new here to the forum. after purchasing my first home 4 years ago, i’ve now come to grips with the idea that i do need a new roof. specs;
current roof - wood shingles (age - unknown). the shingles look pretty old and are slowly falling off my roof one by one.
size - i did some rough calculations and looks like its about 1700 sq ft (17 squares)
i recently bought some owens corning 30 yr oakridge shingles (got pretty good price $11/bundle).
now my question - when i go up to the attic, what i see are 4 inch wide by 1 inch thick slats. nailed on top of the slats are what looks to be the wood shingles. i.e, there doesn’t seem to be any wood sheathing between the attic and the wood shingles. is this normal? if i rip out the wood shingles and replace them with the OC shingles, i will have to buy new sheathing correct? haven’t checked on prices of sheating lately but from what i remember, they’re still ~$30 a sheet (4’x8’). thats gonna run me another $1500 for the sheathing.
That is called “Skip Sheathing” or “Spaced Plank Board Decking”, which is the proper way to have installed Cedar Shingles.
Yes, you will have to overlay the roof with new plywood, or a cheaper, but less quality method would be to buy enought 1" x 2" firring strips and install them betweent the gaps in the Skip Sheathing, if they are equally sized gaps.
The 1" x 2"'s are more prone to cracking and splitting when they get nailed through them in the openings between the rafters though.
If you use new plywood as an overlay, you will also have to account for the perimeter edge Gutter Apron Drip Edge metal and the rake edge Overhanging Drip Edge Metal to cover the new exposed edge of the plywood or OSB sheathing.
thanks ed. much appreciated. if i go with the plywood, the idea is i have to rip all the plank boards off correct? then nail the plywood directly onto the 4" x 1" slats?
You can deck right over the existing skip sheathing.
Plywood is better if a good grade is chosen but osb will serve the purpose very well also.
IMO osb is better than** low grade** plywood.
3/8" sheeting is minimum but it is best to use 1/2" or better/thicker.
Your old roof breaths through the roof itself so to get the most out of your new roof you will need to make sure there is good ventilation.
This involves an intake at the soffits or lower edge of the roof and a ridge vent for exhaust.
There will need to be clear airflow from the lower roof to the ridge for this to work.
Ed is the ventilation man, and he explains it best.
I would agree with Ed except that if you raise the rake trim you do not need to run that ugly metal up the rakes. With 3/8" CDX plymood overlay its not that much of a gap but its nice to account for the hight of the cedar breather on the rakes as well.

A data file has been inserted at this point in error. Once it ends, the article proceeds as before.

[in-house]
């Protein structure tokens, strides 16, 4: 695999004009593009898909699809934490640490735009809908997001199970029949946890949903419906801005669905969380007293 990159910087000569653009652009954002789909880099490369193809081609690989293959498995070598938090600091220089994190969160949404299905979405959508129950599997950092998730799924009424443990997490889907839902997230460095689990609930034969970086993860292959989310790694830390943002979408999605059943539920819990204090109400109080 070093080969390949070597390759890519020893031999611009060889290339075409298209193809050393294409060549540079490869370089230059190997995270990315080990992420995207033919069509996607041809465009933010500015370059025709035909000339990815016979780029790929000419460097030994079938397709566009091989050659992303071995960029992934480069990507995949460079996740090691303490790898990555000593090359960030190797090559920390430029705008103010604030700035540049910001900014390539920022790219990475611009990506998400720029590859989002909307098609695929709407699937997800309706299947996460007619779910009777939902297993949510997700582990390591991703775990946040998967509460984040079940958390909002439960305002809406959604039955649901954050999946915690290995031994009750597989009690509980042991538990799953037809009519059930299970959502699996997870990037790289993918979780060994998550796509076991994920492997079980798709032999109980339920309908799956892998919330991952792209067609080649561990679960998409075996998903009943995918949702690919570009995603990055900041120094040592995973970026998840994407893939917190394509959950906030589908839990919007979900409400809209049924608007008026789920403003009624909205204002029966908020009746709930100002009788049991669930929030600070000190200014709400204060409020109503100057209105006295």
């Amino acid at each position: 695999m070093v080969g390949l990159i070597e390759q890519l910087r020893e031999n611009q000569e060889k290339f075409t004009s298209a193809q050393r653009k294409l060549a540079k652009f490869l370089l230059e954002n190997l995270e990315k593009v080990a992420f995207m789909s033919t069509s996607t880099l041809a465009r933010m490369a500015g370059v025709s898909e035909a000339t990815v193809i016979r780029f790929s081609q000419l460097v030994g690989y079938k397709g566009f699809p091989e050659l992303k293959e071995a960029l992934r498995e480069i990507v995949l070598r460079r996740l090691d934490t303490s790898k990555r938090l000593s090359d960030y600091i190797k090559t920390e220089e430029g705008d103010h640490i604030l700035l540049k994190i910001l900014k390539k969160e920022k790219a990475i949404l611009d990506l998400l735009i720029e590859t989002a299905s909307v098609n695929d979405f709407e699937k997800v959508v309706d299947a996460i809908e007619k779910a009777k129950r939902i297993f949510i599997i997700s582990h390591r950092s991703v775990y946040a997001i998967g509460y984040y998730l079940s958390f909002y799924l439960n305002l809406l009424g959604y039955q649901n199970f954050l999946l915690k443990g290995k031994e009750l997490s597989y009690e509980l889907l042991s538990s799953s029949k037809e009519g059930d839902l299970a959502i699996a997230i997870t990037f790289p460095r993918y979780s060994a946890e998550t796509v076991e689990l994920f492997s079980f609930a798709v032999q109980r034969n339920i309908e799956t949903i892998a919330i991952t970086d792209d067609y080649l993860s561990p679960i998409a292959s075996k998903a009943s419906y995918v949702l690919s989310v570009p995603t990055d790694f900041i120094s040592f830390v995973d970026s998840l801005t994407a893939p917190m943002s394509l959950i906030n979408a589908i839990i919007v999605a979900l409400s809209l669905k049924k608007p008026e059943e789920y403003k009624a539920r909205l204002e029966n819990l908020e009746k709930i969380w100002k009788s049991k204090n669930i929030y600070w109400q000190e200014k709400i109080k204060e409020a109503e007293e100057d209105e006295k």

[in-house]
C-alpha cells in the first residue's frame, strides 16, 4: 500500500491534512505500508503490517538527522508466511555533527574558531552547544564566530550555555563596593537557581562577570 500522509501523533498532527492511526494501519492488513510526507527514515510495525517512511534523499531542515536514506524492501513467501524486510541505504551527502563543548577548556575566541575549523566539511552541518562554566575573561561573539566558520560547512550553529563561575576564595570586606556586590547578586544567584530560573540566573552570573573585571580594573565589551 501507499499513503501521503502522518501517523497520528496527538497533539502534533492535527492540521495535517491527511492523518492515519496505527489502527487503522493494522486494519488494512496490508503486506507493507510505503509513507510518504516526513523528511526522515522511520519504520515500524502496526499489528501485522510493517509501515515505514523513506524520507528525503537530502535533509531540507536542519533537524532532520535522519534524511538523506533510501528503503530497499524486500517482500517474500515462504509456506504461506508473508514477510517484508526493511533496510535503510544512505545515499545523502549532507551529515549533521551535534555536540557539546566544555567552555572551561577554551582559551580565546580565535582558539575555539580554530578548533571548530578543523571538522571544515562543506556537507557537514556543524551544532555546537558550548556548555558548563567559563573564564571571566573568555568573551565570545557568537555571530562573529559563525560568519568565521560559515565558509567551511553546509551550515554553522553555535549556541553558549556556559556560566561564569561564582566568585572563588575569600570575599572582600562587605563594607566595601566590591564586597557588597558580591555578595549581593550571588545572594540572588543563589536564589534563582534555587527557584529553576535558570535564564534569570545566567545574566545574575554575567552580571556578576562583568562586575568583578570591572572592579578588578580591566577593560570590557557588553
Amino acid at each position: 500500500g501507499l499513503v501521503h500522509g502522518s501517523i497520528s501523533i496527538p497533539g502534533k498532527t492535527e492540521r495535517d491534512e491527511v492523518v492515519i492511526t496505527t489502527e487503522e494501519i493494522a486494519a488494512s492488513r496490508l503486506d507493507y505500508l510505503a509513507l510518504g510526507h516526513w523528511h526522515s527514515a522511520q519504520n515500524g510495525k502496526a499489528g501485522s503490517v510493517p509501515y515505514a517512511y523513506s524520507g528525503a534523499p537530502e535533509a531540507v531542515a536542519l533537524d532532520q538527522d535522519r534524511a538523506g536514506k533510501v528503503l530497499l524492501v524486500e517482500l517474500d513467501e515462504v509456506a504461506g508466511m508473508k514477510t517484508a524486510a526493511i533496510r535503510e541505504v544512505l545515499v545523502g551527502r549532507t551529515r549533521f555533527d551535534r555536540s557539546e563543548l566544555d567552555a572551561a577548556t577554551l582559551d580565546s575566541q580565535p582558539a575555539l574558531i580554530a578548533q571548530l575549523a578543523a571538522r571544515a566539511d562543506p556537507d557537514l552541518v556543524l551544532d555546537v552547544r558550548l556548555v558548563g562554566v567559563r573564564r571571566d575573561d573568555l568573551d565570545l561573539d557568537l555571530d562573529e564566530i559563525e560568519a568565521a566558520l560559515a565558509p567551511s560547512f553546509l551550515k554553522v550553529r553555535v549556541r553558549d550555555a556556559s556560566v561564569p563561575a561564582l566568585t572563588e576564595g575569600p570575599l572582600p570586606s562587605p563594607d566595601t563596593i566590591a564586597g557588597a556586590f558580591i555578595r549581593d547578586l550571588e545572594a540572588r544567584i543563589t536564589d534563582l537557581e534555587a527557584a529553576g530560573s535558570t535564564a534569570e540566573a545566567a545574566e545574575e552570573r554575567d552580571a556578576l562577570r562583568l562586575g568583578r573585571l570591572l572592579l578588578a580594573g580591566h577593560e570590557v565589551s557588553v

[quote=“mjuevos”]thanks ed. much appreciated. if i go with the plywood, the idea is i have to rip all the plank boards off correct? then nail the plywood directly onto the 4" x 1" slats?
Incorrect. You are adding on unnecessary work for yourself for no advantage and actually decreasing the structural stability of the decking structure.
Follow as Axiom stated, and I too prefer 1/2" 4-ply CDX plywood sheathing versus 15/32 or 7/16 OSB board.
You will not be dealing with any “Cedar Breather” as suggested by RooferJ, but you WILL be raising the decking height by that new 1/2" CDX overlay, therefor a properly installed and aesthetically pleasing and functional Overhanging Drip Edge Metal will be required to conceal the exposed edge grain of either the plywood or the OSB decking.
Balanced Fresh Air Intake is VITAl to provide the proper flowage of Attic Exhaust.
If you need more information on the venting, please ask further. I am too tired to be long winded tonight. Long Day.
just wanted to add.
if the roofs is steep.
for a few years in GA i removed theese old 3 layer
roofs by busting them out from inside the attic.
hitting inbetween the gaps with tear off spade, busting out the wood shake shingles,and everything on top of them.
then we just nailed on plywood over the
spaced 1x whatever. make shure nail goes through
1x and into rafter.
earned it at wilde roofin.
earned it indeed.
thanks guys for all your help. obviously since im a newbie, all these terms are going right over my head. guess i have more readin’ to do. between the self help books and great info on the web (a la this site), hopefully i can get a good idea of what to do.
p.s. my roof is quite steep so thats kinda scary =)
Their is a good pictorial step by step tutorial on a site, which I think is called, www.HammerZone.com for youir exact application.
Yes, here is the Step 1 tear-off article:
hammerzone.com/archives/roof … r_off2.htm
And here is the Step 2 Roofing article:
hammerzone.com/archives/roof … ingl2x.htm
good grief batman. looks like a carpenter installed roof. Whats up with the step ladders and silly boards nailed all over the felt?
The Hammer Zone, eh? lolz
Sounds like a gay bar…
It had good pictures for the guy to see what he was getting himself into.
BTW, How did you know about the Gay Bar connection? Just Curious.
very good info ed. you’re right the pics do help as do the rest of you guys on this forum. im sure i will be back many times to ask many questions.
thanks again guys!